Wednesday, November 08, 2006

christian politics?

Yesterday was the big Election Day. Today the TV networks go back to commercials about Viagra and Volkswagens, rather than the past month’s 30 second spots trying to convince us which politician is a bigger liar.

At times people have hoped that Faith Church would become more politically active. Because there are so many moral policy issues out there that are spoken to by Scripture, many Christians feel compelled to do the work of God through governmental means. I’ve had people get upset with me (really angry). Why? Because we do not more regularly take a stand on policy issues from the platform.

Ted Haggard was one of those who felt government should hear the voice of evangelical Christians loud and clear. Unless you’ve been under a rock for the last week, you’ve heard how this megachurch pastor and political insider was exposed for moral sin and hypocrisy. Unfortunately, his public disgrace and private shame have focused the spotlight on the role of Christian leaders in influencing government.

So here’s the question for the day. Where do we draw the line in a Christian’s responsibility to get politically involved? God has called us to change the world. But do we accomplish that through the government or through the Good News?

We need to stand up and not be ashamed our beliefs. We have every right to vote our moral convictions. I hope you voted and made your selections from within the framework of a biblical worldview. In fact, many Christians are called to serve God in that arena. I give thanks for them and feel that we should vote for them (if and when they are competent to the task).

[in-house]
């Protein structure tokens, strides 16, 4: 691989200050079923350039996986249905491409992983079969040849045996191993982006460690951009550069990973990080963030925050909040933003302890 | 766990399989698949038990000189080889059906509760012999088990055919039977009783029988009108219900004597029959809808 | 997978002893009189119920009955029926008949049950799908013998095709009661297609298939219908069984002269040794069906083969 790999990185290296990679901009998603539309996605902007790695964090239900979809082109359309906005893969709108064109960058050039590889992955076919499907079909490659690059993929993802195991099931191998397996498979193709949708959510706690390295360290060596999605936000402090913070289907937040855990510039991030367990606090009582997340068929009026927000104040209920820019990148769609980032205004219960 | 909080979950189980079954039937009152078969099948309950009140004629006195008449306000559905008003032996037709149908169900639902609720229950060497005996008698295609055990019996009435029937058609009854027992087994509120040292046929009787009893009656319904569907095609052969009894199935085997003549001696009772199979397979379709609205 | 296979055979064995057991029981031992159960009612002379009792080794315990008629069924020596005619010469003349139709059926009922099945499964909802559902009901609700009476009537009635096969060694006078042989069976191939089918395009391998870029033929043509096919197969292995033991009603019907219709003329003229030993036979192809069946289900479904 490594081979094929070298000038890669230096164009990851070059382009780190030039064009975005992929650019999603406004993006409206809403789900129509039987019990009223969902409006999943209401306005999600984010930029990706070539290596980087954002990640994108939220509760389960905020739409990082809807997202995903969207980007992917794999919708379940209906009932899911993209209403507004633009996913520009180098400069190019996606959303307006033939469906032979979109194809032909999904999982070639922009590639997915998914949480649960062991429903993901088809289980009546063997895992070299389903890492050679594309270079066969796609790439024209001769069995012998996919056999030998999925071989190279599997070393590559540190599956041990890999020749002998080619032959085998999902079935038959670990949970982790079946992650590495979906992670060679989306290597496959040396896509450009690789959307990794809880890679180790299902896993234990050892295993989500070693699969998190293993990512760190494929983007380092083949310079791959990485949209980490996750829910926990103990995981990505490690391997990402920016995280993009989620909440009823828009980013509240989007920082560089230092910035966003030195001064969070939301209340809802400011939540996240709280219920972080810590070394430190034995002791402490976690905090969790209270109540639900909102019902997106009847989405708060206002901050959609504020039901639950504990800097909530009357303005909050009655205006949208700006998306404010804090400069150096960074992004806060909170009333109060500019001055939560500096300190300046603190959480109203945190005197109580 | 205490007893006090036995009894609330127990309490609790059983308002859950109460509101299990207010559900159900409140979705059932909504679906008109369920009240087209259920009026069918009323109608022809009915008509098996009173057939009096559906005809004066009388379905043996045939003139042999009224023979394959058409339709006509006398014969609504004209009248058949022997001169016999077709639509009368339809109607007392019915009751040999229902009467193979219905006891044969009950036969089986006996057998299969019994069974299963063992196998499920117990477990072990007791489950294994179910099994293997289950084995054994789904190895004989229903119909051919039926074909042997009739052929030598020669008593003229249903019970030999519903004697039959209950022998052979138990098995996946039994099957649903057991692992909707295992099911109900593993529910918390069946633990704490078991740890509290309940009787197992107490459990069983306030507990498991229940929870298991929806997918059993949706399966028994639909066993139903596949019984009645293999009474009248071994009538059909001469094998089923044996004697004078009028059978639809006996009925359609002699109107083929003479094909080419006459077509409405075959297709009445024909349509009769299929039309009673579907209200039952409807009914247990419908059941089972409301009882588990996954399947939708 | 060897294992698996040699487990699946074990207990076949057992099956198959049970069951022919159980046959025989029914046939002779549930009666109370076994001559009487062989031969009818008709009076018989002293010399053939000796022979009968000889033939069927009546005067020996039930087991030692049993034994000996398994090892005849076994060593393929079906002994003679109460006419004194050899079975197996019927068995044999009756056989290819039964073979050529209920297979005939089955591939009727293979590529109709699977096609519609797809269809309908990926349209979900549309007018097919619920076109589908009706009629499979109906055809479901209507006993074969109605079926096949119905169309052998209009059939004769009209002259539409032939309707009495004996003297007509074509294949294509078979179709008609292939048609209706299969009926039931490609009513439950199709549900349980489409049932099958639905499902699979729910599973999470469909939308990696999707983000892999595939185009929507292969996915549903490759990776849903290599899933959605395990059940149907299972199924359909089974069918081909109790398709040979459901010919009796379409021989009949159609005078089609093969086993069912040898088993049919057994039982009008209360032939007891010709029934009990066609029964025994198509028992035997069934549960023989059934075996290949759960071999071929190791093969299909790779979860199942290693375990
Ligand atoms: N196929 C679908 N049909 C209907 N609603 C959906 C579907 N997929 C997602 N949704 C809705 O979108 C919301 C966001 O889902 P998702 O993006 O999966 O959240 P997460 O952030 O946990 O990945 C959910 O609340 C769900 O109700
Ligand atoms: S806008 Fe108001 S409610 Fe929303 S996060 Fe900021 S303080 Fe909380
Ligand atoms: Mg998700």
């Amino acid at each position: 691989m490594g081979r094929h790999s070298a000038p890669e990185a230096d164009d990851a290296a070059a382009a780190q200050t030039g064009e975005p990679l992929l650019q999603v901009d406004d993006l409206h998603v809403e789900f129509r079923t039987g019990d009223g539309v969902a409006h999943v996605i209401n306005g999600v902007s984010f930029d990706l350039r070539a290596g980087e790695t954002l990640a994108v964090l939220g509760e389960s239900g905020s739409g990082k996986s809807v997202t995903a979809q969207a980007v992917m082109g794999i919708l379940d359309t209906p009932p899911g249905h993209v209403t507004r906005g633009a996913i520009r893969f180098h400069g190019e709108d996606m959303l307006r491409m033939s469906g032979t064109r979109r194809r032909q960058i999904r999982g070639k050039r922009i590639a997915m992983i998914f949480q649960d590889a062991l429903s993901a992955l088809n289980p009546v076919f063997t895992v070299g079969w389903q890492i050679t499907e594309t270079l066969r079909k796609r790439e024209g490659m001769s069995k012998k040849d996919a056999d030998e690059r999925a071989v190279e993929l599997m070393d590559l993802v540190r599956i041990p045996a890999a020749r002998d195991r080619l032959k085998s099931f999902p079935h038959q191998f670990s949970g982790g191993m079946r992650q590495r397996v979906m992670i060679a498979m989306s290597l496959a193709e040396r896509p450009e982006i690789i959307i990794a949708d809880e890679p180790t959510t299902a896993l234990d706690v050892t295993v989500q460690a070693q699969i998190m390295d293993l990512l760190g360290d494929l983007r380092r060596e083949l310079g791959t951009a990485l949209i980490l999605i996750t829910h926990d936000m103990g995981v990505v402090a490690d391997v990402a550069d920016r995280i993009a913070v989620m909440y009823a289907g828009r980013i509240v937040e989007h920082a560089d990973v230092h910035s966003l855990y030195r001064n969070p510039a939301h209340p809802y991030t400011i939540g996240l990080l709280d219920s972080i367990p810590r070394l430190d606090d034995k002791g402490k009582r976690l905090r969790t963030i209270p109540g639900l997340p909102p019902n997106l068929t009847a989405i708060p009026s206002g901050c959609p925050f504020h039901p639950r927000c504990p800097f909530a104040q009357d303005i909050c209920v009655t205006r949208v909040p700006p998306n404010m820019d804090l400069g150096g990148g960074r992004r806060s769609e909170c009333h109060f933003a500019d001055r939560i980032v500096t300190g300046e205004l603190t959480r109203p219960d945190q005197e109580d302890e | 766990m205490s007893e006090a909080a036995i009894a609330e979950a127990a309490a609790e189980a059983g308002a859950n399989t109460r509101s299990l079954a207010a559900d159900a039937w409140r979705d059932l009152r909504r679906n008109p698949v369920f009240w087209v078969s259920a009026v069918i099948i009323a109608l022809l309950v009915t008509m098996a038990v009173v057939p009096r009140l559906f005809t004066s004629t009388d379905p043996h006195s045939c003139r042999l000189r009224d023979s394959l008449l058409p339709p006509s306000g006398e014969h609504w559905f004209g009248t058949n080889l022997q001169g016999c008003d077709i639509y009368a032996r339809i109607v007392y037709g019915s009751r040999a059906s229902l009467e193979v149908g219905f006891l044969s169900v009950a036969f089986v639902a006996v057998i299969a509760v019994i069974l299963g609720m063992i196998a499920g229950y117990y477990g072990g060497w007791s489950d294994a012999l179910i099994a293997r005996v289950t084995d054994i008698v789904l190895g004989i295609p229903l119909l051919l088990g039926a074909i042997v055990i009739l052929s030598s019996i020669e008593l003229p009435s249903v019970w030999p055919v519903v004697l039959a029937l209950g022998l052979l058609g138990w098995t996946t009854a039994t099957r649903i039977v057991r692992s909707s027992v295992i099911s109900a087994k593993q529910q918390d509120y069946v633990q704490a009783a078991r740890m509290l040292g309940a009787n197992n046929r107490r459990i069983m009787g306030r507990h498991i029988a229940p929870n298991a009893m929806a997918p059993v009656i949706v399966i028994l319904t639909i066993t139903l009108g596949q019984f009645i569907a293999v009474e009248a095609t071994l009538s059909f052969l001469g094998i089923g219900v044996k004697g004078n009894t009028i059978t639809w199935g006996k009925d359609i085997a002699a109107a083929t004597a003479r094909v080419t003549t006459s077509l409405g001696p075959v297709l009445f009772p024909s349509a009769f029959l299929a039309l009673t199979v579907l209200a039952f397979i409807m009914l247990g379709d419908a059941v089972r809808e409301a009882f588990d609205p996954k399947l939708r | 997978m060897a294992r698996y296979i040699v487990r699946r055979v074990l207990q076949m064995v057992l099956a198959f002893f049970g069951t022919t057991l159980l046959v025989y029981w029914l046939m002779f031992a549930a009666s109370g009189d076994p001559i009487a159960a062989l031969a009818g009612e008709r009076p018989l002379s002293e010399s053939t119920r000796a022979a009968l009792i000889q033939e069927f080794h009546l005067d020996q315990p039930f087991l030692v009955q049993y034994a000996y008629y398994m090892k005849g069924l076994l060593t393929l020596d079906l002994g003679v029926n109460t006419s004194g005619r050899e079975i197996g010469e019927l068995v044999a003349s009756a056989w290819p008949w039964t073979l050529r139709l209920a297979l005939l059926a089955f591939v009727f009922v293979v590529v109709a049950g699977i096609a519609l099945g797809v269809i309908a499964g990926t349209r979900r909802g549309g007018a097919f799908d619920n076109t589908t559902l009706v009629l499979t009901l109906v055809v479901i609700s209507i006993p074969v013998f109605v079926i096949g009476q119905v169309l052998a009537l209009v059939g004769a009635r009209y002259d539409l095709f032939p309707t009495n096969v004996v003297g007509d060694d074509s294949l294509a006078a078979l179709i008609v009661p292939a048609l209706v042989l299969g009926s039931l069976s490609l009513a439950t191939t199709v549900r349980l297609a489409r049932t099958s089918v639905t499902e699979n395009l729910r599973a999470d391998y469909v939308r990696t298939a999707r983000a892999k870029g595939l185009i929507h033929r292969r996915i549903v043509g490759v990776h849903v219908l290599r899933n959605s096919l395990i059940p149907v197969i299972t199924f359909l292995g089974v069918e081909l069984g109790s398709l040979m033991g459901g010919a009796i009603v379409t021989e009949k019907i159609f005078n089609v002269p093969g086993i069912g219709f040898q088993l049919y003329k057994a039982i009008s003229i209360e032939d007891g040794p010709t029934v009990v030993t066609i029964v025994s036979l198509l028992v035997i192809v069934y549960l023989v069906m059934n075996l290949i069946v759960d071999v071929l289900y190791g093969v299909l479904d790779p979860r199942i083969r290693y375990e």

But for the average Christian and for the corporate church in general, the line in the sand is somewhat fuzzy. I think at times we are guilty of preaching to culture about its need for biblical ethics, which is an awful lot like getting the cart before the horse.

Jesus never sought to change a person’s behavior, until AFTER he had touched their heart. How can you expect culture to accept the values of Christ, when it has not yet experienced the love and life-changing power of Christ?

Read the New Testament. Paul, Peter and the early church leaders spoke out in the public arena all the time. Like Billy Graham (a man who exemplifies the kind of balance to which I’m referring), they often held audience with government and community authorities. But when they spoke in those environments, did they focus on policy, elections and conservative values? The answer: no. They spoke about the love and forgiveness that Christ demonstrated on the cross that he would forgive sinners like me.

Did they ever address the issues of morality, lifestyle choices, behavior, character, family and the like? YES, absolutely. But they preached those issues to the Christian Church. They didn’t expect someone who doesn’t know Christ, to live like a Christian.

We often get the order mixed up. The sequence goes like this: First someone gets Jesus in their heart, then that person’s perspective begins to change on all those other issues.

Do you want to change the world? Do you want to change America? Do you want to change our community? I sure hope so. That is what God has called us to do. But the Church’s message is not a message about Christian policy and values. Our message is about Jesus…plain and simple. Give people Jesus, and culture will be changed…one life at a time.